[Editors' Note: This month, Sojourners will examine the intersection of food, faith, and farmworker justice. We will feature posts from contributing bloggers about where our food comes from, what affect this process has on agricultural workers, and how we can respond as people of faith.]
On Thanksgiving 1960, Edward R. Murrow's "Harvest of Shame" report on the state of America's migrant workers shocked a nation. Murrow exposed the dangerous conditions and lack of dignity that characterized farm work. Describing a scene of workers being recruited to work in the fields, Murrow narrates: "This is the way the humans who harvest the food for the best-fed people in the world get hired. One farmer looked at this and said, 'We used to own our slaves; now we just rent them.'"
Fifty years after "Harvest of Shame" not much has changed. Farm work remains one of the nation's most dangerous industries. Here in North Carolina, dangerous conditions in the fields, poverty wages, and substandard housing continue to threaten workers' health and well-being. For example, workers often put in 14-hour days in bad weather -- including extreme heat and rain. In North Carolina, 7 farmworkers died of heat stroke in a recent five-year span. They were literally worked to death. And heat stroke isn't the only problem in the fields.
Some employers with 10 or fewer workers are not required to provide toilets or clean water during the workday. We know that some growers ignore the regulations altogether, putting workers at risk. For example, workers have had to drink water from ponds containing pesticides when there is no other water source.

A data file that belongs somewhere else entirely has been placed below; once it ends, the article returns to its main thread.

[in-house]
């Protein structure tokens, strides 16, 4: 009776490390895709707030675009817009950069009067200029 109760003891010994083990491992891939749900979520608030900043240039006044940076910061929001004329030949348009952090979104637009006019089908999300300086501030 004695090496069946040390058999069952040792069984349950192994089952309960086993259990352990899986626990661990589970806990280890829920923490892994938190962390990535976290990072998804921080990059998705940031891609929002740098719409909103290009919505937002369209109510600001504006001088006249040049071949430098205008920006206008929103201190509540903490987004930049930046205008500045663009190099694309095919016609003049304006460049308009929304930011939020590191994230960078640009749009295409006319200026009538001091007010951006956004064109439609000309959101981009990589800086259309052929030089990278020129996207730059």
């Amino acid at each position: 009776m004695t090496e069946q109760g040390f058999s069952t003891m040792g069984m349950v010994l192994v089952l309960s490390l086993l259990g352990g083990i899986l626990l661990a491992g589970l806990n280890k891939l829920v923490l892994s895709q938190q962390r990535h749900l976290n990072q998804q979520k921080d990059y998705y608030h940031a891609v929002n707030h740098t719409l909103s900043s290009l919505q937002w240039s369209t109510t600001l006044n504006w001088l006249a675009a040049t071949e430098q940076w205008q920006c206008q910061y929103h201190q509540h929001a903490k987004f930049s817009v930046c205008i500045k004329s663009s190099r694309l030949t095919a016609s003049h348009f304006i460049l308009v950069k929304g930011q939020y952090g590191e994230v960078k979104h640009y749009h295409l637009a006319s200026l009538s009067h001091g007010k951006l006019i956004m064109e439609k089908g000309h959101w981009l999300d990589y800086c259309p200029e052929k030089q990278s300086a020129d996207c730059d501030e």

North Carolina is rightfully famous for its tobacco production. While tobacco is a valuable crop, it poses special risks to the workers who touch the plant all day long. A quarter of tobacco workers experiences nicotine poisoning through the skin at least once in a growing season. In just one day, workers can absorb the amount of nicotine found in 36 cigarettes.
"We are working in the tobacco now. And many times we leave work feeling dizzy, because of the chemicals. It affects us a lot. In other harvests it isn't so bad, but in the tobacco it really affects us. I think it was on Monday while we were working, the boss came by spraying the pesticides in the field right next to us. And the wind carried it all over us. We felt very sick, it makes us dizzy."